- Hike the track! (More on this later.)
- Arrive at Sandfly Point by 2:00, 3:00, or 4:00 depending on which boat ride you booked out of Sandfly Point.
- Hop on your boat and get a ride back to Milford Sound.
- You will be directed to your bus back to Te Anau (or wherever else if you chose a different final destination).
Let’s clarify with a map, shall we? If you look at the map, you’ll see the bottom star is Te Anau where the DOC center is. The star above that is Te Anau Downs. The very top of Lake Te Anau is Glade Wharf, where the trailhead is. Then you walk Milford Track. By the way, longer than 12 hours 12 minutes. Thanks, Google. When you finish the Track, you’ll end up at Sandfly Point, where the dropped pin is.
There are plenty of other options available, but that is what worked for me. For instance, you could have a bus from Milford Sound all the way back to Queenstown, but I didn’t do that, so I’m not sure where in Queenstown it drops you.
I booked! What should I bring?
My husband and I had a good laugh at the 80% DEET. It couldn’t be legal, we said. Who needs 80% DEET? That’s excessive. Unnecessary.
Until it was necessary. Very, very necessary. Sandflies are the worst. They’re worse than midges. Worse than mosquitoes. They just suck. They are tiny and swarm and bite you. They are probably the worst insect bites I’ve ever dealt with. Super itchy. Super painful. And a lot of people have severe reactions because they’re not used to these little assholes. DEET up.
As far as your other equipment, if you’re going through DOC, I would bring:
- Food for 4-5 days
- Hummus, cheese, and bread
- Freeze-dried meals
- Coffee and coffee fixins
- Dried fruit
- A pot to cook in
- Sleeping bags
- Clothes (check the weather for the time of year)
- A rain jacket
- A rain cover for your pack
- Hiking boots
- Water purification system (I use a Steripen)
- Ear plugs (someone will snore, trust me)
- Trekking poles
- Camp towel
- Baby wipes (this will be your shower)
- Trash bag
- Something fun to do. It gets boring in those huts.
What can I expect?
Here’s how this will go down.
Day 1 – Glade Wharf to Clinton Hut
First you do all those things I said to do in the logistics section. Te Anau>Bus>Te Anau Downs>Boat>Glade Wharf. Perfect! Now it’s probably like, 2pm and you have to start the hike. Fear not! Your first day is only about a mile and a half. Should take you about 1.5 hours tops.
This is the day where you’ll learn very quickly not to stop or else the sandflies will swarm you.
This is the Glade House, which is one of the “fancy” huts from the Ultimate Hikes folks. Look at their adorable little backpacks! I will say that after lugging a 35lb pack, hearing them complain about those tiny backpacks was enough to make me want to use them as sandfly bait.
Day 2 – Clinton Hut to Mintaro Hut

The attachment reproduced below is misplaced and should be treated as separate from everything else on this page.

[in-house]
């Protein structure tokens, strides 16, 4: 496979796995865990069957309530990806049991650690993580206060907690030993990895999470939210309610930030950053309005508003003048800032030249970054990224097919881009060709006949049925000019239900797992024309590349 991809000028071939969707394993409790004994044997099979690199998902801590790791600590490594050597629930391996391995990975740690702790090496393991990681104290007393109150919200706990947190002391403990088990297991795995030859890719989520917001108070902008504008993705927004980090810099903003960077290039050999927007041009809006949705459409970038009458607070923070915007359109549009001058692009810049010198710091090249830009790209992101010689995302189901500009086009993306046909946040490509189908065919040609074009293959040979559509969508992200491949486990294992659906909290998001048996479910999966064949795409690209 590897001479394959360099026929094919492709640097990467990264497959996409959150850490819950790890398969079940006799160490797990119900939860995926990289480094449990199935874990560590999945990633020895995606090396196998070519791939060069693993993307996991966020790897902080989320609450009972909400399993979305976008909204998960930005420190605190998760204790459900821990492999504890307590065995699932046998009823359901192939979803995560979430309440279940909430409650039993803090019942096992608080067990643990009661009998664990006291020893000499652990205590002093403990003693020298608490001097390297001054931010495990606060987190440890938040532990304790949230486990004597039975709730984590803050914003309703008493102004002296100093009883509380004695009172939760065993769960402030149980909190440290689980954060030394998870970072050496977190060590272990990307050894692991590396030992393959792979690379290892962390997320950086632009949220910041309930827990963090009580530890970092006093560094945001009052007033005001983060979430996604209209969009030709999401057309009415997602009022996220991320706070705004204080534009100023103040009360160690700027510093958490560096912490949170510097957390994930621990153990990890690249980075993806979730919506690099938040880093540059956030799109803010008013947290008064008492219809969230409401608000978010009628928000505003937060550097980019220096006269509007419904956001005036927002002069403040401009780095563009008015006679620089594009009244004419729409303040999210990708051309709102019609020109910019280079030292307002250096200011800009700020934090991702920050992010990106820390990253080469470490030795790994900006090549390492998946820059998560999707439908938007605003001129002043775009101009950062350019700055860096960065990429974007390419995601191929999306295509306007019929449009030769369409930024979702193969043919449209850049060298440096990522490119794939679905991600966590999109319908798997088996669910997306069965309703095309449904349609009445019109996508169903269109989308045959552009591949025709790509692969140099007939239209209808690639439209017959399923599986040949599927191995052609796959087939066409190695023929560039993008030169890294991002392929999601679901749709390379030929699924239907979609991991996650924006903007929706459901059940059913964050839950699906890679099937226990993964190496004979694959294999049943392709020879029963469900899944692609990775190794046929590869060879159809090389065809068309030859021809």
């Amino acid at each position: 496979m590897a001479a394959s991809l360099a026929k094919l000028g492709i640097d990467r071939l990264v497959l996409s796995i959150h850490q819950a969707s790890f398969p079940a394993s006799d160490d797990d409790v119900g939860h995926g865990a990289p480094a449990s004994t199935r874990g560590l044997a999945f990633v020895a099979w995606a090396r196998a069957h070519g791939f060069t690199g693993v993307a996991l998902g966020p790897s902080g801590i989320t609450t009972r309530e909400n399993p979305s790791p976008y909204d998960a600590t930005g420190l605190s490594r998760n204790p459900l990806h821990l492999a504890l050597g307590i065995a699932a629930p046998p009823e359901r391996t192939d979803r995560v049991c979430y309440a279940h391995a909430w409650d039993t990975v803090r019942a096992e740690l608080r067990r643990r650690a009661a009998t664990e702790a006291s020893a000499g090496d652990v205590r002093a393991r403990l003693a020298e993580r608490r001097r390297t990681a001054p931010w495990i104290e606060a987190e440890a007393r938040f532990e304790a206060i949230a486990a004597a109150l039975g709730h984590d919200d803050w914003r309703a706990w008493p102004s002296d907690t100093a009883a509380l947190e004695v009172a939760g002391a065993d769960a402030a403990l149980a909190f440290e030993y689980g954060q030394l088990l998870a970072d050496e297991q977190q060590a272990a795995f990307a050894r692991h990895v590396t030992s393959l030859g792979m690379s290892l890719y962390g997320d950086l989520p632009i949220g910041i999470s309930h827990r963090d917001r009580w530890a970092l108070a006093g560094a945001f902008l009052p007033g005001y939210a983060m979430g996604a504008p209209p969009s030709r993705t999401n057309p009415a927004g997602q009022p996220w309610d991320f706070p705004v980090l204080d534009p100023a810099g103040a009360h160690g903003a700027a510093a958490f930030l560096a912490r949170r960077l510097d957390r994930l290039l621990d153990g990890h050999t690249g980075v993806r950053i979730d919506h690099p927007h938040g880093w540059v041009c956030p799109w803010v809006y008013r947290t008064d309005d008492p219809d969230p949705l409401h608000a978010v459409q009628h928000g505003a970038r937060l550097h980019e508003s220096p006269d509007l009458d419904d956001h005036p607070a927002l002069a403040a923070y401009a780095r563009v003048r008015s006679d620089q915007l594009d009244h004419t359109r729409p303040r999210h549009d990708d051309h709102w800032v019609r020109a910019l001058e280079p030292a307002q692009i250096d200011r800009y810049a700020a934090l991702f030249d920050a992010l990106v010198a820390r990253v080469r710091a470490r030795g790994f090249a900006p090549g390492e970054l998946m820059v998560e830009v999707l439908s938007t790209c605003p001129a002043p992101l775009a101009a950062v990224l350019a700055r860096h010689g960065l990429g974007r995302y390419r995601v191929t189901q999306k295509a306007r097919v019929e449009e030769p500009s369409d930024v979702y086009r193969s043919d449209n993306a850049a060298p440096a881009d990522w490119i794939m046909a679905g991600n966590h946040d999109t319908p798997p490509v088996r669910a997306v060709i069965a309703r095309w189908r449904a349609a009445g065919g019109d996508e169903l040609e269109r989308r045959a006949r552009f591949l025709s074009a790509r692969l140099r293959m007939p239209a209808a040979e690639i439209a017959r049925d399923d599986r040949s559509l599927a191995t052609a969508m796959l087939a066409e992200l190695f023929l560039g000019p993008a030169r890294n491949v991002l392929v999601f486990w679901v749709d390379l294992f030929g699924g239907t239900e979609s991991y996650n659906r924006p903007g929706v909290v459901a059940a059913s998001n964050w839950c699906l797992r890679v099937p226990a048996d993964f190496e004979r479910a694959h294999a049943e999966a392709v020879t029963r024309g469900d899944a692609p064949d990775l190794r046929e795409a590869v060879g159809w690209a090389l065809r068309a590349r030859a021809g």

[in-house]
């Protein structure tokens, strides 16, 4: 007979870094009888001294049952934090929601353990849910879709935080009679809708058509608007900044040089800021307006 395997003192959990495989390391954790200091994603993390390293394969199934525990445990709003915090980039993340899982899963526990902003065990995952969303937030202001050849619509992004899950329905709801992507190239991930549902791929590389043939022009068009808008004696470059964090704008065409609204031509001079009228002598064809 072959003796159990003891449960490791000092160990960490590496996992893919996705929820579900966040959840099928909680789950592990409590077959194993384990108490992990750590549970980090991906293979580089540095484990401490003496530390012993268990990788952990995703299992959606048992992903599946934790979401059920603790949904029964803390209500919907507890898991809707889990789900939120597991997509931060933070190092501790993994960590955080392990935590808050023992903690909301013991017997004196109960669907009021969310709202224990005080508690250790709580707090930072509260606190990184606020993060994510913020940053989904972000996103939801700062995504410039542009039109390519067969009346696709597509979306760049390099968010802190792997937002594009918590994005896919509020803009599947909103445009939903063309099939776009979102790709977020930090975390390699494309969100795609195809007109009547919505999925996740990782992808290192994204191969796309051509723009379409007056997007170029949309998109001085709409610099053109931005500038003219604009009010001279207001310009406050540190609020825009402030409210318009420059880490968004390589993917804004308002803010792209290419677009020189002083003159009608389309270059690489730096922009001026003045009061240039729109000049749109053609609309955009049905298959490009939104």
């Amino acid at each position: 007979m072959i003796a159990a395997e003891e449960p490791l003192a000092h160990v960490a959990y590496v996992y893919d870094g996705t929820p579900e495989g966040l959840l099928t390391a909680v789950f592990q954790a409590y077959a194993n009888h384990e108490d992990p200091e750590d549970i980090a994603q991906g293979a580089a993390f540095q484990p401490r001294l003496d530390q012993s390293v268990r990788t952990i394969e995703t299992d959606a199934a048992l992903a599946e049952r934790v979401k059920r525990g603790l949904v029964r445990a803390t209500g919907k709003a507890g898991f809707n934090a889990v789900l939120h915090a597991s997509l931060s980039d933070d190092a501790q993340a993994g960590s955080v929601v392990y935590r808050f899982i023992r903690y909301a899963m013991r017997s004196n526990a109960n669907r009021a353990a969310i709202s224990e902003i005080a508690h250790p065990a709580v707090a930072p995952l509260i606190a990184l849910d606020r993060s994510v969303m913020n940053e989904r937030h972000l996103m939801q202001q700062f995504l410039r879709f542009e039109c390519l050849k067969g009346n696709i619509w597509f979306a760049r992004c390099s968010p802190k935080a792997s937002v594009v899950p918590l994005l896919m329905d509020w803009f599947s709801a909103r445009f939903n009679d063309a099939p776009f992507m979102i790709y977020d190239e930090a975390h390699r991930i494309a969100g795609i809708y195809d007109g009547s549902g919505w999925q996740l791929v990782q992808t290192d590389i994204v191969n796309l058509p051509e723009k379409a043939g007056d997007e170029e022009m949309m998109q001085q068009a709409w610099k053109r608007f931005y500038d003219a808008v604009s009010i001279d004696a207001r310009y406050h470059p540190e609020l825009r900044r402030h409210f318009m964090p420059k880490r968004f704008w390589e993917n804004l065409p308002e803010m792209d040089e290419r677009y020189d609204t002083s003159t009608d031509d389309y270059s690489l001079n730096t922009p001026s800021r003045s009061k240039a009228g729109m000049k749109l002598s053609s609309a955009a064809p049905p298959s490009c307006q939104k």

This is the day where you walk through a whole lot of wetlands and flat land. Here you follow the Clinton River to Lake Mintaro, the base of the Mackinnon Pass, which you’ll see tomorrow from the top. You’ll walk through Clinton Valley until you get to your hut for the night. We had rain this day and we were able to see some pretty gorgeous waterfalls in Clinton Valley. Even if you don’t, you’ll certainly be very impressed by the mountains all around you.
Once you get to Mintaro Hut, you’ll make some new acquaintances named kea. Make sure all of your gear is secure or inside. The hut ranger may even break the “no shoes or gear inside” rule because the kea are so destructive. Kea are the only alpine parrot in the world and they are put on this earth to be little jerks and f*ck your shit up. They fly all around the hut trying to destroy anything they can. Wires. Solar panels. Trekking poles. Shoes. Whatever.
Do not feed them. They are clever little things and will work in teams to try and outsmart you. One will distract you while the others will be raiding your pack. It’s basically like the kitchen scene in Jurassic Park. If they had thumbs, we’d all be in trouble.
Day 3 – Mintaro Hut to Dumpling Hut via Mackinnon Pass
The day you’ve been waiting for! You get to the highest point on this day. Remember that valley you were in yesterday looking up at the mountains? Well yeah. Now you’re looking down at it.
Once you start your descent, you’ll get to Quintin Shelter where you can veer off and go see Sutherland Falls. It’s the second longest waterfall in New Zealand. It’s cold. And I don’t know if it’s worth it. But here’s a picture. Decide for yourself. It takes about an hour and a half round trip.
Day 4 – Dumpling Hut to Sandfly Point
This is your final day! It should take you 6 hours to reach Sandfly Point. If you have a 2:00pm boat ride out, you should probably plan on leaving around 7:00am so you have enough time to stop for pictures and lunch.
With the worst of the elevation gain and the knee-destroying descent behind you, today should be a breeze! Only about 11 miles to go. Today you’re going to follow Arthur River. First point of interest is Mackay Falls and Bell Rock. Bell Rock is a giant rock that Mackay Falls hollowed out and then somehow it was flipped over forming the shape of a bell.
After Bell Rock you’ll hit Lake Ada, which I think is the worst of the elevation gain on Day 4. It should be a piece of cake after yesterday. The next point of interest is Giant’s Gate, another waterfall. You won’t be sick of them by now, don’t worry.
The last 3 kilometers are smooth sailing. It’s a pretty wide trail made by a prison gang in the late 1800s. By now you’ve reached Sandfly Point. SOMEHOW I did not run into any sandflies here despite the name. By this point I look like hell and I’m so swollen I have to squeeze my wedding ring onto a sausage-like pinky finger. This is what accomplishment looks like, right? RIGHT?!